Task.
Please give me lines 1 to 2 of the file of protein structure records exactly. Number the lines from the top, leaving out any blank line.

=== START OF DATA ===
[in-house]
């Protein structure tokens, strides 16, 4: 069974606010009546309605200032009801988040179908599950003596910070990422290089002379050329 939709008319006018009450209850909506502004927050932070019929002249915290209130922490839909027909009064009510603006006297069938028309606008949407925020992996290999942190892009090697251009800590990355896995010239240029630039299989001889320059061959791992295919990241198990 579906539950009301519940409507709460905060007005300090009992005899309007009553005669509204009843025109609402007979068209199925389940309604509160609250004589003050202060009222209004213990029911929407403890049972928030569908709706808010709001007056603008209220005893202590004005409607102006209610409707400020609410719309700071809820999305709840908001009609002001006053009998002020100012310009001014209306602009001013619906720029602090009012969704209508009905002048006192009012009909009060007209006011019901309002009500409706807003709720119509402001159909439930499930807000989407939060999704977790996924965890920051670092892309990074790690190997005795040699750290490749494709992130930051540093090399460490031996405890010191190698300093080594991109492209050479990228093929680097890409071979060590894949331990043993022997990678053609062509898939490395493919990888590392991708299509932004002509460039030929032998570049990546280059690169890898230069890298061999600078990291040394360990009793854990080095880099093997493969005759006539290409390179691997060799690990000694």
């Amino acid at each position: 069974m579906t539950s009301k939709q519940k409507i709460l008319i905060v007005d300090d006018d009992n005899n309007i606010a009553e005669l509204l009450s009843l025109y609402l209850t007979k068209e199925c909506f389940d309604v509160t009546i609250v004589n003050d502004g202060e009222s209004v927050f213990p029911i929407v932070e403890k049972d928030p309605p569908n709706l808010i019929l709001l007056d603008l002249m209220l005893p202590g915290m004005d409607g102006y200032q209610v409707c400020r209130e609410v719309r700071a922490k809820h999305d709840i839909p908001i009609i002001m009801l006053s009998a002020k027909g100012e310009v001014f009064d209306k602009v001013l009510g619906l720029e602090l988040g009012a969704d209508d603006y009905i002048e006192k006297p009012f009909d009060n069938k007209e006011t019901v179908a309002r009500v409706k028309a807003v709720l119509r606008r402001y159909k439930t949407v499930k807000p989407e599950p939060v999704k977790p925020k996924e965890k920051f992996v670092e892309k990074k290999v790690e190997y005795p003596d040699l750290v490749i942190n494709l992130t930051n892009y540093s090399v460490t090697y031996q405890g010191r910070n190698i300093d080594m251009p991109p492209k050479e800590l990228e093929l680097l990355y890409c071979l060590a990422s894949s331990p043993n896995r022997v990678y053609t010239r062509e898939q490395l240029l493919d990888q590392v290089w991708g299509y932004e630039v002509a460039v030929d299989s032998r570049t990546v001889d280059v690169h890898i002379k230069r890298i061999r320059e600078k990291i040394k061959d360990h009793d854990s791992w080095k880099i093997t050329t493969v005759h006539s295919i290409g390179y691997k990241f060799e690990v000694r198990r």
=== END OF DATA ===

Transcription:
[in-house]
């Protein structure tokens, strides 16, 4: 069974606010009546309605200032009801988040179908599950003596910070990422290089002379050329 939709008319006018009450209850909506502004927050932070019929002249915290209130922490839909027909009064009510603006006297069938028309606008949407925020992996290999942190892009090697251009800590990355896995010239240029630039299989001889320059061959791992295919990241198990 579906539950009301519940409507709460905060007005300090009992005899309007009553005669509204009843025109609402007979068209199925389940309604509160609250004589003050202060009222209004213990029911929407403890049972928030569908709706808010709001007056603008209220005893202590004005409607102006209610409707400020609410719309700071809820999305709840908001009609002001006053009998002020100012310009001014209306602009001013619906720029602090009012969704209508009905002048006192009012009909009060007209006011019901309002009500409706807003709720119509402001159909439930499930807000989407939060999704977790996924965890920051670092892309990074790690190997005795040699750290490749494709992130930051540093090399460490031996405890010191190698300093080594991109492209050479990228093929680097890409071979060590894949331990043993022997990678053609062509898939490395493919990888590392991708299509932004002509460039030929032998570049990546280059690169890898230069890298061999600078990291040394360990009793854990080095880099093997493969005759006539290409390179691997060799690990000694």